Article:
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Former Sen. Alan Simpson says two big obstacles stand in the way of cutting the federal deficit: the unbending rigidity of political parties and a herd of "sacred cows" in the budget.
The Wyoming Republican who co-chaired the National Commission on Fiscal Responsibility and Reform with former White House Chief of Staff Erskine Bowles, told the City Club of Cleveland on Nov. 18 that one of the fattest sacred cows is the Pentagon.
Simpson wasn’t questioning the need for a strong military. His point was that the military budget had become so immense that it operated without restraint. To put it into perspective, he offered this remark:
"Our defense budget is larger than (the combined totals of the next) 14 major countries of the world -- and if you think all of it is there for national security purposes, you're terribly wrong."
PolitiFact Ohio wondered just how the numbers check out and took a look.
Simpson said that simply grasping the size of the military budget challenged the Bowles-Simpson commission, and offered some examples to the City Club.
"We said, How many contractors do you have in the Defense Department? and they said, 'Well, we don't know. It's quite a spread, it's between 1 million and 10 million,'" Simpson said.
"When Dwight Eisenhower said watch out for the military-industrial complex, we should have listened. The ties are deep and they're opaque and there's no way to audit the Defense Department. We said, Can you give us some audit material? and they said, 'We're unable to audit the Defense Department."
He said it had been a losing, bruising battle trying to rein in programs like the health care plan for working-age military retirees.
"There are only 2.2 million of them," he said. "I met one the other day that had never served on active duty, had been in the National Guard the entire time and was a brigadier general.
The health care plan called Tricare carries a premium of $470 a year and no co-pay and covers all dependents, he said. The annual cost to the federal government is $53 billion.
To gauge where the U.S. military budget stood, PolitiFact Ohio checked the State Department's table of world military expenditures, for which the latest year posted was 2005. It was compiled from a blend of actual figures from other nations and some estimates.
The United States led the list with expenditures of $503 billion. The next 14 countries had combined total spending of $403.5 billion -- backing up Simpson's statement.
China was second with $85.3 billion. The United Kingdom was third, with $55.9 billion.
The State Department table also listed military spending per capita. The U.S. ranked first, spending $1,700 per person. The only countries close were Kuwait ($1,670 per capita) and Israel ($1,600).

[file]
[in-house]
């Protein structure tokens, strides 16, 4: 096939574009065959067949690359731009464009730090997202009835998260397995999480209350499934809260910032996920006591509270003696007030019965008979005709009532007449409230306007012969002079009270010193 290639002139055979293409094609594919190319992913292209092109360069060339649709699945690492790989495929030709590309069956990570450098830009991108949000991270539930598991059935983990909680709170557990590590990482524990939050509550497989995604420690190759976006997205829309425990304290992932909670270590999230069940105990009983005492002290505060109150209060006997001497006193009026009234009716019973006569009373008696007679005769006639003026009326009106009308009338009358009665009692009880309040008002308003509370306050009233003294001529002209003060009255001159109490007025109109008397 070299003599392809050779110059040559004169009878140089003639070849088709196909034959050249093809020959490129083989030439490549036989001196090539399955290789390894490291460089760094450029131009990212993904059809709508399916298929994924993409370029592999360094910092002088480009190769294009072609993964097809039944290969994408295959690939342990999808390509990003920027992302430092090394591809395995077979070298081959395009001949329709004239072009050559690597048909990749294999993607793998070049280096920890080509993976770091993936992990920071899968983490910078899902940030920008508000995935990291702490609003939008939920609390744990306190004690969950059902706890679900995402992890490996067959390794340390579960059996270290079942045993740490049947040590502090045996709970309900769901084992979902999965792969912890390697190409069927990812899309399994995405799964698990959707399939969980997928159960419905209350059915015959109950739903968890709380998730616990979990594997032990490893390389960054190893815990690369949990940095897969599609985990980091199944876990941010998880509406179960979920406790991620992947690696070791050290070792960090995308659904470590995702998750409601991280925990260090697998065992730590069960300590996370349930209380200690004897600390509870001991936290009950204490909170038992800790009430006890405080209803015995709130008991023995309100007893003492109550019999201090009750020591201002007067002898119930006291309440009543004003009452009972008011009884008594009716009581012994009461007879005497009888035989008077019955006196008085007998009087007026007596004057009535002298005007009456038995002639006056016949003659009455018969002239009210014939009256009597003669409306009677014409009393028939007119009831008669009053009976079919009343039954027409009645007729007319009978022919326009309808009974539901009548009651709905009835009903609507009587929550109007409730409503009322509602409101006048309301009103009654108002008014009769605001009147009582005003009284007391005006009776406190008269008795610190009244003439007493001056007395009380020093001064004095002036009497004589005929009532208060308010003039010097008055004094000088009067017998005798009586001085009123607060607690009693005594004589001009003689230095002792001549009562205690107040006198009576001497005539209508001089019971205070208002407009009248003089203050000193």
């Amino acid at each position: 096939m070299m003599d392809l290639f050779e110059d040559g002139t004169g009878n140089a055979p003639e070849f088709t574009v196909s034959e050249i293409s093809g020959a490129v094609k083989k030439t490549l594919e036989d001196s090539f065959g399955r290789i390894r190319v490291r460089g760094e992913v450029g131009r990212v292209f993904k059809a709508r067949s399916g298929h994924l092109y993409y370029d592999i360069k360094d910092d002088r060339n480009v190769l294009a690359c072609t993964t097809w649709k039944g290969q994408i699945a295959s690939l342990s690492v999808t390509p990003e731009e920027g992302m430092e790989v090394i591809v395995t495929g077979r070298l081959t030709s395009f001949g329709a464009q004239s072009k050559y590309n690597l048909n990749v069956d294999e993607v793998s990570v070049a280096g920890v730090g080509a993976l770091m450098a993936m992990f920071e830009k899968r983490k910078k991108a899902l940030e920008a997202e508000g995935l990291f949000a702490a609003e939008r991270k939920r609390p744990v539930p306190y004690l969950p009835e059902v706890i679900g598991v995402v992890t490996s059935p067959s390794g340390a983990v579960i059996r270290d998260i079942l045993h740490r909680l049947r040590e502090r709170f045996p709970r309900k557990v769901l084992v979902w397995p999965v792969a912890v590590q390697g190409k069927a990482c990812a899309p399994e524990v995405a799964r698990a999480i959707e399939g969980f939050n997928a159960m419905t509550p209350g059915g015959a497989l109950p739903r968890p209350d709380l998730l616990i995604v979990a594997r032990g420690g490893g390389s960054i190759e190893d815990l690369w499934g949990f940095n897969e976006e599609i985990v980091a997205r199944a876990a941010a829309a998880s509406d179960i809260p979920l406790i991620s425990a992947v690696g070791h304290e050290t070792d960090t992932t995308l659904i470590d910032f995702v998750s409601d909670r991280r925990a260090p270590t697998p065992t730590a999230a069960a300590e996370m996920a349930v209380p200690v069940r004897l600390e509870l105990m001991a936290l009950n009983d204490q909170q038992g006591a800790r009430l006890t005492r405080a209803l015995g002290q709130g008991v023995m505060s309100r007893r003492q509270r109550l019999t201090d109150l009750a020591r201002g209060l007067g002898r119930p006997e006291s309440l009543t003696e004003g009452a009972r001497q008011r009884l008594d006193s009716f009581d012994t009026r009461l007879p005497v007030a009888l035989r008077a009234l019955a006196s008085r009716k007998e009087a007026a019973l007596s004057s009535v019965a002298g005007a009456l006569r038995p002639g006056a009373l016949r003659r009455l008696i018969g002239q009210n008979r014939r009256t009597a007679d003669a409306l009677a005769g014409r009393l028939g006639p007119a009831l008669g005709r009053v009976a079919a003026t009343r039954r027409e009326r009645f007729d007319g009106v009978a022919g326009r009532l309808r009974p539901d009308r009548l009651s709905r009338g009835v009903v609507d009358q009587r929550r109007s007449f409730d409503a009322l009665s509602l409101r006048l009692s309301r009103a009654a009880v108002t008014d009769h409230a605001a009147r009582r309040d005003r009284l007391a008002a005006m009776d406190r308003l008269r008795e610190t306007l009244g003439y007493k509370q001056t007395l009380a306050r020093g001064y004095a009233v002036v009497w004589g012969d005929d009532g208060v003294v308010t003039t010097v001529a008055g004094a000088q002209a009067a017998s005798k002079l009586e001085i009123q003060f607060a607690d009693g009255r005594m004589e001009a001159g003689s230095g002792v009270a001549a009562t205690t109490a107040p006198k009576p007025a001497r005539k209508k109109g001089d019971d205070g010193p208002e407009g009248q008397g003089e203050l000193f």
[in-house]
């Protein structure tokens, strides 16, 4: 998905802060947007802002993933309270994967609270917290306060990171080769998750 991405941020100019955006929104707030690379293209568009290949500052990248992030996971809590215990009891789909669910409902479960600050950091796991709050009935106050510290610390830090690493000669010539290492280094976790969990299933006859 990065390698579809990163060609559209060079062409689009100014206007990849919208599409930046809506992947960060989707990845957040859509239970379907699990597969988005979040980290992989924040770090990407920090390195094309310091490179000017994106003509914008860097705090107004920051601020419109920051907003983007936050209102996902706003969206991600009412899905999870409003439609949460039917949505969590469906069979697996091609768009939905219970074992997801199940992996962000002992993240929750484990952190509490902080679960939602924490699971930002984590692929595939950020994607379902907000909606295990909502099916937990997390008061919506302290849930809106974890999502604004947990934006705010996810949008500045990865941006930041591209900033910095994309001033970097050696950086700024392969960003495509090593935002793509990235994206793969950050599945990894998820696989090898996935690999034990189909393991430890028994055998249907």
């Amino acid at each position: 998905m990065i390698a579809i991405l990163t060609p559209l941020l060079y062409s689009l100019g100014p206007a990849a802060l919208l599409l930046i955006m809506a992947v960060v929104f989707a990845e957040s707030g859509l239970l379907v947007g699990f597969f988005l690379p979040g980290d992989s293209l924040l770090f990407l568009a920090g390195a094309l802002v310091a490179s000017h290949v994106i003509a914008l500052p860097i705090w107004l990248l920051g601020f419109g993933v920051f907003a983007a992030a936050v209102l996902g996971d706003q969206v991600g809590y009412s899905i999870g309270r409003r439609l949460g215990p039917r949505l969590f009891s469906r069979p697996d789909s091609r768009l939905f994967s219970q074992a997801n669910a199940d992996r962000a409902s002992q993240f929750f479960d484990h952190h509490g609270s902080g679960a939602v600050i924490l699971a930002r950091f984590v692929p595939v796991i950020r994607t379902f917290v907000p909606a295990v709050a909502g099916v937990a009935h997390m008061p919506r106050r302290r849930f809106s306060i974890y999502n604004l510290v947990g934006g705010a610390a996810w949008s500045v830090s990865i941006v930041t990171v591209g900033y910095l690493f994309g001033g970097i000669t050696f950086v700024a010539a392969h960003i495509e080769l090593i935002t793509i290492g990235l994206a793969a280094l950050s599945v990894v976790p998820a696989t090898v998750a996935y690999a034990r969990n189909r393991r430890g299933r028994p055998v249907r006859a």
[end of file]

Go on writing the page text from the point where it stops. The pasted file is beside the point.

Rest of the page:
Among major industrialized nations, Britain spent $925 per capita; France, $841; Germany, $458, Russia, $258; and China, $65.
Some more-recent and detailed figures came from the much-quoted Stockholm International Peace Research Institute, an independent international institute dedicated to research into conflict, armaments, arms control and disarmament. Its Military Expenditure Database was updated in June. It, too, is based on a combination of actual figures and estimates.
It showed U.S. defense spending in 2010 as just under $700 billion, about 43 percent of the world total. Spending for the next highest 14 highest in 2010 came to an estimated combined total of $646 billion. The U.S. total was about six times that of China, its nearest rival, which was estimated at $119 billion.
Among its other findings:
- The world growth in military spending in 2010 had its slowest annual rate of increase (1.3 percent) since a surge that began after 2001. The increase for 2010 was due almost entirely to the United States, which accounted for $19.6 billion of the $20.6 increase globally.
- The United States has led the global increase since 2001, with an 81 percent rise in military spending compared to 32.5 percent for the rest of the world.
- The 15 countries with the highest military spending account for more than 82 percent of the world total.
State Department data from 2005 and more recent 2010 data from the Stockholm International Peace Research Institute both support Simpson’s statement: U.S. military spending is greater than the next 14 countries combined.
On the Truth-O-Meter, Simpson's statement rates True.
City Club of Cleveland, Alan K. Simpson, Nov. 18, 2011
CIA World Factbook, "Country Comparison: Military expenditures"
U.S. State Department, "World Military Expenditures and Arms Transfers, 2005," April 10, 2010
Stockholm International Peace Research Institute, "Background paper on military expenditure 2010," April 11, 2011
Stockholm International Peace Research Institute, "Recent trends in military expenditure," 2011
The Economist, "Defence costs," June 8, 2011
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